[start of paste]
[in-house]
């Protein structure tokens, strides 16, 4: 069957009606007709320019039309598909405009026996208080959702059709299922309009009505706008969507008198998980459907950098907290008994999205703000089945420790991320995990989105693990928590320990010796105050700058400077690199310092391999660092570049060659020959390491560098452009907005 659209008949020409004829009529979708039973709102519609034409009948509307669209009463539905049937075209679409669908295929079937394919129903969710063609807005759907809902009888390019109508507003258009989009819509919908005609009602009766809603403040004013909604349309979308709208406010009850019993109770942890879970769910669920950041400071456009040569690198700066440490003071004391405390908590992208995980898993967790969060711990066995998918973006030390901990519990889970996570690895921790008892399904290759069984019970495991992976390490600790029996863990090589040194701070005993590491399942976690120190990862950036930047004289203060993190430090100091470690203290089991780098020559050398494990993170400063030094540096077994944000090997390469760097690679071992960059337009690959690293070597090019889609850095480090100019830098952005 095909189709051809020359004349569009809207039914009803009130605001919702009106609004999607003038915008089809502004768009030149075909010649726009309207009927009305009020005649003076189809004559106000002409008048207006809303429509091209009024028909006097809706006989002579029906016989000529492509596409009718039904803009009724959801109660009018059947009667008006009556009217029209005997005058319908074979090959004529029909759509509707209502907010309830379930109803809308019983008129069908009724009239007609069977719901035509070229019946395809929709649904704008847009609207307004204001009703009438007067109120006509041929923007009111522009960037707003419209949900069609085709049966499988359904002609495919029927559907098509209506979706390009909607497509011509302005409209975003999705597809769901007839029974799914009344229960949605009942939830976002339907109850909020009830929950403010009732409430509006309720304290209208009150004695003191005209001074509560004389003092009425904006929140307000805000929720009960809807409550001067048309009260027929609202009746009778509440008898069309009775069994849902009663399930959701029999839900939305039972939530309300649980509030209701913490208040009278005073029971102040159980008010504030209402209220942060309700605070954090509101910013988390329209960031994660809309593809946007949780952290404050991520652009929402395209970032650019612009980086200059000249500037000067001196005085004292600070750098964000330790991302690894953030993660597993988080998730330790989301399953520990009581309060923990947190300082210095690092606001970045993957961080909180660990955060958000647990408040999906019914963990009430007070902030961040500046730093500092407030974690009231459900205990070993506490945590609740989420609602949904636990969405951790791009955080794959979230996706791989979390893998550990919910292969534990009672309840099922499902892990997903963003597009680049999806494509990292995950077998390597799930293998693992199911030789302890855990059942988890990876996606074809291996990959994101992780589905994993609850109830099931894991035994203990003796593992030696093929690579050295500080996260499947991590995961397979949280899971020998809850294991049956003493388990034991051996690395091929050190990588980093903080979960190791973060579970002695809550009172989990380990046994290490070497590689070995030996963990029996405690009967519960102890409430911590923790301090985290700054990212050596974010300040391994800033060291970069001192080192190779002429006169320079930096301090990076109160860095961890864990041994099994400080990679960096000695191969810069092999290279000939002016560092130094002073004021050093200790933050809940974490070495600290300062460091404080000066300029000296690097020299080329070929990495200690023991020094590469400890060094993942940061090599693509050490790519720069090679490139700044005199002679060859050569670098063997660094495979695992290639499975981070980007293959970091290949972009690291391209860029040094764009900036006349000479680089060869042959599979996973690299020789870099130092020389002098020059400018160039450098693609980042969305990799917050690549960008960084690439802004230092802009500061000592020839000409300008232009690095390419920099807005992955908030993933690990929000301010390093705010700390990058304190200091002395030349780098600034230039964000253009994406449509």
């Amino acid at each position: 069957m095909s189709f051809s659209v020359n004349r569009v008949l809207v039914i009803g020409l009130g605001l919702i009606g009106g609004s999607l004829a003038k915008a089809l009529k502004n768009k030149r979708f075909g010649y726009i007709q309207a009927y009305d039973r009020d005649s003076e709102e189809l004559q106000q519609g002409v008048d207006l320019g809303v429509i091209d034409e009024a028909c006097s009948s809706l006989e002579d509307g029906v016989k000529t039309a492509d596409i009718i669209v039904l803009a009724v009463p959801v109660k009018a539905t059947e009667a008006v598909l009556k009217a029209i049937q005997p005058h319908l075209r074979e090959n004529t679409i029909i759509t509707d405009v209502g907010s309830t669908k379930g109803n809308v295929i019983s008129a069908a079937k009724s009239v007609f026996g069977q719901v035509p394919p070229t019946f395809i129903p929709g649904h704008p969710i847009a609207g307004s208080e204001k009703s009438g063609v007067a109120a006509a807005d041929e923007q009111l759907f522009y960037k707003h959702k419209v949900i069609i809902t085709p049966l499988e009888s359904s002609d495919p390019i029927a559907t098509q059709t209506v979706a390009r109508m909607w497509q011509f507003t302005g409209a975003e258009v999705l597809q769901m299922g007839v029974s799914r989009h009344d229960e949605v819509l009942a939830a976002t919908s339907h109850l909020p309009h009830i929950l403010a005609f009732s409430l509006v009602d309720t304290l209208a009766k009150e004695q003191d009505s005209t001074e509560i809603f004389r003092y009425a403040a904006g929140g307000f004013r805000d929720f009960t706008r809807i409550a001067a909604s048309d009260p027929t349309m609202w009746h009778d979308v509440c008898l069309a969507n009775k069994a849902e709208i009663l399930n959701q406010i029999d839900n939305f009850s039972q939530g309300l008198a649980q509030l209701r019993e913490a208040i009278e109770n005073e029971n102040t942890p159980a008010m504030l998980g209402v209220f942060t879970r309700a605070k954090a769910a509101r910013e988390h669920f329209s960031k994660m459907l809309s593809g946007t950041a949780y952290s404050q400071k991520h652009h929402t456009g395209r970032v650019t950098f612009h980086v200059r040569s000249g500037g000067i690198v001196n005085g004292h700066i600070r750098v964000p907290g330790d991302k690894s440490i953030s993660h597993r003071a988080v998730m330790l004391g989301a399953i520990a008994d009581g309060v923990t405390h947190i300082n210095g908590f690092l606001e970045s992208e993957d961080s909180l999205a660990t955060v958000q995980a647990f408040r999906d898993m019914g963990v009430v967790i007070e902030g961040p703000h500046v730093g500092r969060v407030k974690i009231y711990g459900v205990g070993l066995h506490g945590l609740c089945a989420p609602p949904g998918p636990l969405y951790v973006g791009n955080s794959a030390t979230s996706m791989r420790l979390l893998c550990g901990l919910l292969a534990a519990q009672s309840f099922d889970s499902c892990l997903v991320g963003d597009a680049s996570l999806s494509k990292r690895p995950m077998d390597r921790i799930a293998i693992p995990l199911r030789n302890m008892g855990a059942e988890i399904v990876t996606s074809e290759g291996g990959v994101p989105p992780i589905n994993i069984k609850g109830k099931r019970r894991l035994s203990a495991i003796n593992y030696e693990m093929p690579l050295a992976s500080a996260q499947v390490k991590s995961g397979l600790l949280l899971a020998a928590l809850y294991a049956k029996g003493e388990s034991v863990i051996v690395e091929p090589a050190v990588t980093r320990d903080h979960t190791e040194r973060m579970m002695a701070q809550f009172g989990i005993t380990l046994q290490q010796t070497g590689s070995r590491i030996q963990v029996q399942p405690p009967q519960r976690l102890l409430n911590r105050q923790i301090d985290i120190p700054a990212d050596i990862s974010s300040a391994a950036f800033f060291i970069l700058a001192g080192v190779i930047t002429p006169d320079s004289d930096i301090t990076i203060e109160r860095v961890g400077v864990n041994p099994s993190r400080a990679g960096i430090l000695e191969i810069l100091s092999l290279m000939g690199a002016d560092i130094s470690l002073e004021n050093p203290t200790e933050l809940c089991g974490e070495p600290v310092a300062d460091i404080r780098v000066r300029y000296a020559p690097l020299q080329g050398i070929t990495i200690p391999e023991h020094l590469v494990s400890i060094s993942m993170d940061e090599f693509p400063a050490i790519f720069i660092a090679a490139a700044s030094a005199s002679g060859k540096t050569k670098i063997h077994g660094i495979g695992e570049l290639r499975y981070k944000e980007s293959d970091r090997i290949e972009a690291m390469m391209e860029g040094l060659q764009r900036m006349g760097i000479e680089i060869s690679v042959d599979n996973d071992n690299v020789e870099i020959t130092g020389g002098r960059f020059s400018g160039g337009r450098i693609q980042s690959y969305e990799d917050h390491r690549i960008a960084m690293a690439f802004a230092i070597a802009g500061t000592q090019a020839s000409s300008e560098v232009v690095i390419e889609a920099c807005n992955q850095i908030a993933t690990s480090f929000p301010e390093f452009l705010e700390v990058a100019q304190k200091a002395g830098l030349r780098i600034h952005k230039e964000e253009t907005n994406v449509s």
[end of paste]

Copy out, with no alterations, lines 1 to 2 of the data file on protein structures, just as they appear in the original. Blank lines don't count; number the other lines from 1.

[in-house]
């Protein structure tokens, strides 16, 4: 069957009606007709320019039309598909405009026996208080959702059709299922309009009505706008969507008198998980459907950098907290008994999205703000089945420790991320995990989105693990928590320990010796105050700058400077690199310092391999660092570049060659020959390491560098452009907005 659209008949020409004829009529979708039973709102519609034409009948509307669209009463539905049937075209679409669908295929079937394919129903969710063609807005759907809902009888390019109508507003258009989009819509919908005609009602009766809603403040004013909604349309979308709208406010009850019993109770942890879970769910669920950041400071456009040569690198700066440490003071004391405390908590992208995980898993967790969060711990066995998918973006030390901990519990889970996570690895921790008892399904290759069984019970495991992976390490600790029996863990090589040194701070005993590491399942976690120190990862950036930047004289203060993190430090100091470690203290089991780098020559050398494990993170400063030094540096077994944000090997390469760097690679071992960059337009690959690293070597090019889609850095480090100019830098952005 095909189709051809020359004349569009809207039914009803009130605001919702009106609004999607003038915008089809502004768009030149075909010649726009309207009927009305009020005649003076189809004559106000002409008048207006809303429509091209009024028909006097809706006989002579029906016989000529492509596409009718039904803009009724959801109660009018059947009667008006009556009217029209005997005058319908074979090959004529029909759509509707209502907010309830379930109803809308019983008129069908009724009239007609069977719901035509070229019946395809929709649904704008847009609207307004204001009703009438007067109120006509041929923007009111522009960037707003419209949900069609085709049966499988359904002609495919029927559907098509209506979706390009909607497509011509302005409209975003999705597809769901007839029974799914009344229960949605009942939830976002339907109850909020009830929950403010009732409430509006309720304290209208009150004695003191005209001074509560004389003092009425904006929140307000805000929720009960809807409550001067048309009260027929609202009746009778509440008898069309009775069994849902009663399930959701029999839900939305039972939530309300649980509030209701913490208040009278005073029971102040159980008010504030209402209220942060309700605070954090509101910013988390329209960031994660809309593809946007949780952290404050991520652009929402395209970032650019612009980086200059000249500037000067001196005085004292600070750098964000330790991302690894953030993660597993988080998730330790989301399953520990009581309060923990947190300082210095690092606001970045993957961080909180660990955060958000647990408040999906019914963990009430007070902030961040500046730093500092407030974690009231459900205990070993506490945590609740989420609602949904636990969405951790791009955080794959979230996706791989979390893998550990919910292969534990009672309840099922499902892990997903963003597009680049999806494509990292995950077998390597799930293998693992199911030789302890855990059942988890990876996606074809291996990959994101992780589905994993609850109830099931894991035994203990003796593992030696093929690579050295500080996260499947991590995961397979949280899971020998809850294991049956003493388990034991051996690395091929050190990588980093903080979960190791973060579970002695809550009172989990380990046994290490070497590689070995030996963990029996405690009967519960102890409430911590923790301090985290700054990212050596974010300040391994800033060291970069001192080192190779002429006169320079930096301090990076109160860095961890864990041994099994400080990679960096000695191969810069092999290279000939002016560092130094002073004021050093200790933050809940974490070495600290300062460091404080000066300029000296690097020299080329070929990495200690023991020094590469400890060094993942940061090599693509050490790519720069090679490139700044005199002679060859050569670098063997660094495979695992290639499975981070980007293959970091290949972009690291391209860029040094764009900036006349000479680089060869042959599979996973690299020789870099130092020389002098020059400018160039450098693609980042969305990799917050690549960008960084690439802004230092802009500061000592020839000409300008232009690095390419920099807005992955908030993933690990929000301010390093705010700390990058304190200091002395030349780098600034230039964000253009994406449509």